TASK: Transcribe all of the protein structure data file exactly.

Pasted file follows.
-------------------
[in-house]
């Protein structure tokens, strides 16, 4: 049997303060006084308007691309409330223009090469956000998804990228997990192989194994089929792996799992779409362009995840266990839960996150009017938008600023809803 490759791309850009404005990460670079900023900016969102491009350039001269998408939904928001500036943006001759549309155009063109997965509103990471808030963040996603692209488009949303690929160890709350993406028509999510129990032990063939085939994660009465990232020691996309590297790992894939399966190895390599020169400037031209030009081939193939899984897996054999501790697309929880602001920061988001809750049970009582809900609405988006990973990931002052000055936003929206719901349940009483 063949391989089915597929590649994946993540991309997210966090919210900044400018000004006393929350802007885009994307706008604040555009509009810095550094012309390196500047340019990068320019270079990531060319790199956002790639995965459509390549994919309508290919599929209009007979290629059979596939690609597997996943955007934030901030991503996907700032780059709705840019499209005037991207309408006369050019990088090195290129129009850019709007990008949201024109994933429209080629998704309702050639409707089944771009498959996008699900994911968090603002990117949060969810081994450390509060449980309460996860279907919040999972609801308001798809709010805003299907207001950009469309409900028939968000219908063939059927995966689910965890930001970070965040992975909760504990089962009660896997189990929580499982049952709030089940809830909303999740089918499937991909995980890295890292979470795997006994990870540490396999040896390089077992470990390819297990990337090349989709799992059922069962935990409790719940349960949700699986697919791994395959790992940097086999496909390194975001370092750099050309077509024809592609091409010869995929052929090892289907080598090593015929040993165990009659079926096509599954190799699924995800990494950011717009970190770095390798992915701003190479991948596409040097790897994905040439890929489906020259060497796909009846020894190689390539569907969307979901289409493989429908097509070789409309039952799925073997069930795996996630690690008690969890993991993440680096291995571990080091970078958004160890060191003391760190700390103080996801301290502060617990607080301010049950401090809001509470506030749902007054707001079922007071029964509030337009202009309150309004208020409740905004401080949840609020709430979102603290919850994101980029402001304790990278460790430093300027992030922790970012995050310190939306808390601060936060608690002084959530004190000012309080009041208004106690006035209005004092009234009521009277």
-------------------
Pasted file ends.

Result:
[in-house]
């Protein structure tokens, strides 16, 4: 049997303060006084308007691309409330223009090469956000998804990228997990192989194994089929792996799992779409362009995840266990839960996150009017938008600023809803 490759791309850009404005990460670079900023900016969102491009350039001269998408939904928001500036943006001759549309155009063109997965509103990471808030963040996603692209488009949303690929160890709350993406028509999510129990032990063939085939994660009465990232020691996309590297790992894939399966190895390599020169400037031209030009081939193939899984897996054999501790697309929880602001920061988001809750049970009582809900609405988006990973990931002052000055936003929206719901349940009483 063949391989089915597929590649994946993540991309997210966090919210900044400018000004006393929350802007885009994307706008604040555009509009810095550094012309390196500047340019990068320019270079990531060319790199956002790639995965459509390549994919309508290919599929209009007979290629059979596939690609597997996943955007934030901030991503996907700032780059709705840019499209005037991207309408006369050019990088090195290129129009850019709007990008949201024109994933429209080629998704309702050639409707089944771009498959996008699900994911968090603002990117949060969810081994450390509060449980309460996860279907919040999972609801308001798809709010805003299907207001950009469309409900028939968000219908063939059927995966689910965890930001970070965040992975909760504990089962009660896997189990929580499982049952709030089940809830909303999740089918499937991909995980890295890292979470795997006994990870540490396999040896390089077992470990390819297990990337090349989709799992059922069962935990409790719940349960949700699986697919791994395959790992940097086999496909390194975001370092750099050309077509024809592609091409010869995929052929090892289907080598090593015929040993165990009659079926096509599954190799699924995800990494950011717009970190770095390798992915701003190479991948596409040097790897994905040439890929489906020259060497796909009846020894190689390539569907969307979901289409493989429908097509070789409309039952799925073997069930795996996630690690008690969890993991993440680096291995571990080091970078958004160890060191003391760190700390103080996801301290502060617990607080301010049950401090809001509470506030749902007054707001079922007071029964509030337009202009309150309004208020409740905004401080949840609020709430979102603290919850994101980029402001304790990278460790430093300027992030922790970012995050310190939306808390601060936060608690002084959530004190000012309080009041208004106690006035209005004092009234009521009277």